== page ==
The issue of online advertising appearing alongside inappropriate material isn’t about to go away. The web, by its very nature, is dynamic and ever-changing. Ads are served into a web page in real-time so there is no easy way to editorially control how a page will look once it is generated, as has recently been the case with Facebook.
1. Buyers beware – know what you are getting into
When buying online media on behalf of advertisers both you and they need to be aware of where advertising could show. Media planners and their clients need to be clear that ‘run of site’ or ‘run of network’ media placements, while often cheaper, could result in adverts appearing anywhere on a website.
2. You get what you pay for
If an advertiser has concerns over where adverts display then their campaign plan should state that their advertising should only appear on certain areas of a website.
This will almost definitely result in the advertiser receiving less ad views for their money – not so good for branding campaigns – but, with the reassurance of knowing within which channels of a website their adverts will appear. Unfortunately they will still not know the exact content of those channels.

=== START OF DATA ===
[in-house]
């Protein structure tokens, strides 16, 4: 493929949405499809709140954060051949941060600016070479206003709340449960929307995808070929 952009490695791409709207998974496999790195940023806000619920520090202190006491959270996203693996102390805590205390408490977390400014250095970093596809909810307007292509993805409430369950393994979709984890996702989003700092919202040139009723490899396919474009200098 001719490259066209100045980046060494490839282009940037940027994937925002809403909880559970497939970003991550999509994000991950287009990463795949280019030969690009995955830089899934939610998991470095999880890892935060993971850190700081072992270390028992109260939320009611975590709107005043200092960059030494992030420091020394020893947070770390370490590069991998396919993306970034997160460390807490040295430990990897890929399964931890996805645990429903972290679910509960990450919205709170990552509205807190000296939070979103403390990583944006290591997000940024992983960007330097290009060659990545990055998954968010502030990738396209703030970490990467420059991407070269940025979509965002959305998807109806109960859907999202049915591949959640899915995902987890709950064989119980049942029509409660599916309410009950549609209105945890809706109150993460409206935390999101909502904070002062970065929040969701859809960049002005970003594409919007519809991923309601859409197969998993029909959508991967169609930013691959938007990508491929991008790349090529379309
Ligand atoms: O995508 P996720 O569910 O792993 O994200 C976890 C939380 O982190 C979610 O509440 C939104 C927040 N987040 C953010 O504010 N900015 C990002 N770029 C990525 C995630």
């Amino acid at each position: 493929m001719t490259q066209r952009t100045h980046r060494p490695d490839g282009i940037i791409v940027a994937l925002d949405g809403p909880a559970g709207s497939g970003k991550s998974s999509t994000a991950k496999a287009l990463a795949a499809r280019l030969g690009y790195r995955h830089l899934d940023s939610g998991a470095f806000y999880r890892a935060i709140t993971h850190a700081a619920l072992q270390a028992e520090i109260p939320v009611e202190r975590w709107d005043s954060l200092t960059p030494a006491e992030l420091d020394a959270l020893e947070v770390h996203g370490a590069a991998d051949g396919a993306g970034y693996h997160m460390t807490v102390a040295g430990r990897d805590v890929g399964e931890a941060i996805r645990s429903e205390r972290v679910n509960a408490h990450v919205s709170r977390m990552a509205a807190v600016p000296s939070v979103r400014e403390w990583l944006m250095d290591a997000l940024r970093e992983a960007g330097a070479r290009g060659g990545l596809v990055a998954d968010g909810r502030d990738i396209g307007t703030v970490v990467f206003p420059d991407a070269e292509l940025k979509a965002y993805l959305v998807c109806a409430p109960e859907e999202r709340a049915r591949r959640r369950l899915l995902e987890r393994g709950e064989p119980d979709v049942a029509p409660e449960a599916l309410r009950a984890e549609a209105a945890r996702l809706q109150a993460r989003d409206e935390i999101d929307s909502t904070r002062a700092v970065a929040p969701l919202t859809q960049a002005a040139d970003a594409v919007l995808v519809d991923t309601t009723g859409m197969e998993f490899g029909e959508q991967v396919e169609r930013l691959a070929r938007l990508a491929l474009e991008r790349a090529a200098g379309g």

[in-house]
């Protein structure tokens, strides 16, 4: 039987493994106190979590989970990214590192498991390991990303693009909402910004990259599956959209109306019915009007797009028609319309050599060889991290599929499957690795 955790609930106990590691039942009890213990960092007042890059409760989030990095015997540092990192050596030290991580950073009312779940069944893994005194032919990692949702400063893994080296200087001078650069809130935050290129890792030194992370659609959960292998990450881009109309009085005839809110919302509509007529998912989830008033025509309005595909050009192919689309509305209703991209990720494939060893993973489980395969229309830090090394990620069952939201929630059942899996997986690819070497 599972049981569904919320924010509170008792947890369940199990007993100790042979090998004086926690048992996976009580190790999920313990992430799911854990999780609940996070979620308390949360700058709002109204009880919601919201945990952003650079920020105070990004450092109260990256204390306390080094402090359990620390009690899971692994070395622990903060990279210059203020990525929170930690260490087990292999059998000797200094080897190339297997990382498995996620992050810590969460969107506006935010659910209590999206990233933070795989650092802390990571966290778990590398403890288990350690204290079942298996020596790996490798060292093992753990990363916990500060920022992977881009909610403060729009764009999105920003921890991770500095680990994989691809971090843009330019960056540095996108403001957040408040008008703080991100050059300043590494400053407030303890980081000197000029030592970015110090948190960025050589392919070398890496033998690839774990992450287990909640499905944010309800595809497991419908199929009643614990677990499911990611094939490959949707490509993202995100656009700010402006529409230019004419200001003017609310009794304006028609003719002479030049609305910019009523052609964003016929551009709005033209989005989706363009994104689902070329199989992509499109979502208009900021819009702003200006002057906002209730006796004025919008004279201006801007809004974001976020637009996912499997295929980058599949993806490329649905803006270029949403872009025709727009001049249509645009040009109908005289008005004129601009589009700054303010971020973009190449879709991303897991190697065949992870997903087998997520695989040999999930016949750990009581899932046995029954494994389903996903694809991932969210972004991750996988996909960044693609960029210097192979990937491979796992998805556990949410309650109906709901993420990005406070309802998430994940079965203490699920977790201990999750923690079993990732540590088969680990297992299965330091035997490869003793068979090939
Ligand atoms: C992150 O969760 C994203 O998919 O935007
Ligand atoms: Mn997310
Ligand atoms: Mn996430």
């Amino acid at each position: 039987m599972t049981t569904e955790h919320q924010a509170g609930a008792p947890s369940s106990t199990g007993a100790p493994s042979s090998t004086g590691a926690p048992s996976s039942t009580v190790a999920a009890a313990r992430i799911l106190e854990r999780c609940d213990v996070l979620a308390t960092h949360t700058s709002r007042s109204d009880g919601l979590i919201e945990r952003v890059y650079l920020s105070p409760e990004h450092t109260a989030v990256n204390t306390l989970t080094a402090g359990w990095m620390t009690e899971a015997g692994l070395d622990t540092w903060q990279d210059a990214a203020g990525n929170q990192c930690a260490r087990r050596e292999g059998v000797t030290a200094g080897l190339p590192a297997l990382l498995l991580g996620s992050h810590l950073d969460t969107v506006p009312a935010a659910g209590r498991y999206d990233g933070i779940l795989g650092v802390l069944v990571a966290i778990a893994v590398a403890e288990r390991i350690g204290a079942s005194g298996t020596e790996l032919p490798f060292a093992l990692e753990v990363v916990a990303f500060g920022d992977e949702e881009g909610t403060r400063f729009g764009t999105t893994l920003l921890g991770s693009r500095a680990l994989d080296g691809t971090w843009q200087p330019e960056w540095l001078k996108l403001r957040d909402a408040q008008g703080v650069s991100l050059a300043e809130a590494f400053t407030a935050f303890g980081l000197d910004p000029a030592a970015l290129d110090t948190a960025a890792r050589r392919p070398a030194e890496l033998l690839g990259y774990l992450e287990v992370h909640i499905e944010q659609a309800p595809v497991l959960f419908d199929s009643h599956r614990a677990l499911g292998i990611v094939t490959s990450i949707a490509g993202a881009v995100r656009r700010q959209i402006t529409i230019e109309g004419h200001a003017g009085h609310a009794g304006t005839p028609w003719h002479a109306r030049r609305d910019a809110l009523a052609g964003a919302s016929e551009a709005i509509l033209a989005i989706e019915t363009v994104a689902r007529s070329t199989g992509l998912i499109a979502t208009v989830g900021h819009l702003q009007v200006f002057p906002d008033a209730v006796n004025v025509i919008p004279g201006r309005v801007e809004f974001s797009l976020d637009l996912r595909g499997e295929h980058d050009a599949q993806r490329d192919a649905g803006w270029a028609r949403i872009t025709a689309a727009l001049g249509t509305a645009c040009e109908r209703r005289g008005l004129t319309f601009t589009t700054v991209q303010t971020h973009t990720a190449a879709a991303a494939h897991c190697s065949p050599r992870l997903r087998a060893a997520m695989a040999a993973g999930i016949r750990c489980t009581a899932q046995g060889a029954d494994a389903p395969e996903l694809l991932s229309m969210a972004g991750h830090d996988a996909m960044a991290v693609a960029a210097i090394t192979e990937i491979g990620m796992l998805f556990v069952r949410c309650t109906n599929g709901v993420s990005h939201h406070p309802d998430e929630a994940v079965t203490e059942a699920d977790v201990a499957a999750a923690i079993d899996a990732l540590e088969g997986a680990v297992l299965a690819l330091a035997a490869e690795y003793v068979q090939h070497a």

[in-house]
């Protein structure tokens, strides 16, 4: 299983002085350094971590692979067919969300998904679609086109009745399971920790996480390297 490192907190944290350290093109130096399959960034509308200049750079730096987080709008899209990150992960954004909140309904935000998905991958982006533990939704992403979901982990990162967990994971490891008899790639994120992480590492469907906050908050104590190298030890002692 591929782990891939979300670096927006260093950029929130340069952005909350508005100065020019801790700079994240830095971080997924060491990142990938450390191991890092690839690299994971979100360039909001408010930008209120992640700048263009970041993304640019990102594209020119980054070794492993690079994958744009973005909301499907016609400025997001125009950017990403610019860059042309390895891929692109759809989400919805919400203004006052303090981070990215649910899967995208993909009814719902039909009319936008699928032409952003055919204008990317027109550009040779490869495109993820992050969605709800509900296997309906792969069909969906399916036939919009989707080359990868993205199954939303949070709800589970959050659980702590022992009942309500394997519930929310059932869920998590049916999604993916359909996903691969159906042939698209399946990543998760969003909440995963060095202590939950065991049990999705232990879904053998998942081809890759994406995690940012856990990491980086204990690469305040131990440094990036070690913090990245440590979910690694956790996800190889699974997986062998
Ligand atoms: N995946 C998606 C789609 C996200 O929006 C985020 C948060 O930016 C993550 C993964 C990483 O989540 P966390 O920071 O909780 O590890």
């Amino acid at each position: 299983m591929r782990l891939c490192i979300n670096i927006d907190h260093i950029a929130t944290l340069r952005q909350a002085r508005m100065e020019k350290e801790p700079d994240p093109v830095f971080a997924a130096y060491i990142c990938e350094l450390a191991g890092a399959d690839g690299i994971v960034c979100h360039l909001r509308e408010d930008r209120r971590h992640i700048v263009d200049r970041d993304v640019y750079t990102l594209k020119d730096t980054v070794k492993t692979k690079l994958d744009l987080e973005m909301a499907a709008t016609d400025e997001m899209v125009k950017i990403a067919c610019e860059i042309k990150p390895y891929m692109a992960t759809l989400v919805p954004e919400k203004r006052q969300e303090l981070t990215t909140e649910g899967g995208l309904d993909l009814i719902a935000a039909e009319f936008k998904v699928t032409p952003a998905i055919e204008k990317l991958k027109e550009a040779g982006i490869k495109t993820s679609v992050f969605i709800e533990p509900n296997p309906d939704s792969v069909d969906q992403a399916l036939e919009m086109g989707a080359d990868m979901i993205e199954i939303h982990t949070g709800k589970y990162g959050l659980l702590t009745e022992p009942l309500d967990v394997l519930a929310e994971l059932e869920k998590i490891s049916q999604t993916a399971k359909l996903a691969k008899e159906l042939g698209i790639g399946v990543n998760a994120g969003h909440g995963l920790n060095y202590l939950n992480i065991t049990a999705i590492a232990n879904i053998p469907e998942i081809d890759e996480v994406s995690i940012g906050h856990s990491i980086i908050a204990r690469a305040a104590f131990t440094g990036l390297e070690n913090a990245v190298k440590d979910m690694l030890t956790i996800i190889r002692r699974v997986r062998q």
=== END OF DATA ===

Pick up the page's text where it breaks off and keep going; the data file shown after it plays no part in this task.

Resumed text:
3. Read and question the Terms and Conditions
When placing advertising ask the sales team: “How is your content controlled?” and “How do you ensure my adverts will not be displayed alongside drugs, violence, pornographic etc content?”
The sales representative should be able to give you a clear statement on how content is moderated as part of their terms and conditions. If they have no such mechanism, negotiate, if they do, get your requirements added to the media placement contract.
By their very nature social media websites rely on user generated content (UGC). But the terms and conditions of a website’s usage should stipulate what content can and can’t be generated and shown on a UGC website.
On social media websites – where users generate the content – the users need to be trusted and given authority to flag content as ‘adult’, ‘indecent’ or ‘inappropriate.’
UGC websites are reliant on advertising revenue – as such they need to take steps to re-assure advertisers that their content is legal and they have control mechanisms in place. If an advertiser’s trust is broken this will seriously hamper a major revenue stream.
4. Contextual advertising
Contextual advertising solutions are a step forward; with analysis of web pages to select adverts to display based on the copy used. Advertisers should be able to add negative keywords to campaigns to limit where their ads display.
Another solution is advertising on websites where the content is subject to control, with flagging of pages possibly containing illicit material. Where necessary, advertising should cease to be shown on webpages flagged as containing inappropriate content, or on pages that have been submitted for editorial (flagged as potentially containing inappopriate content) review by the UGC community.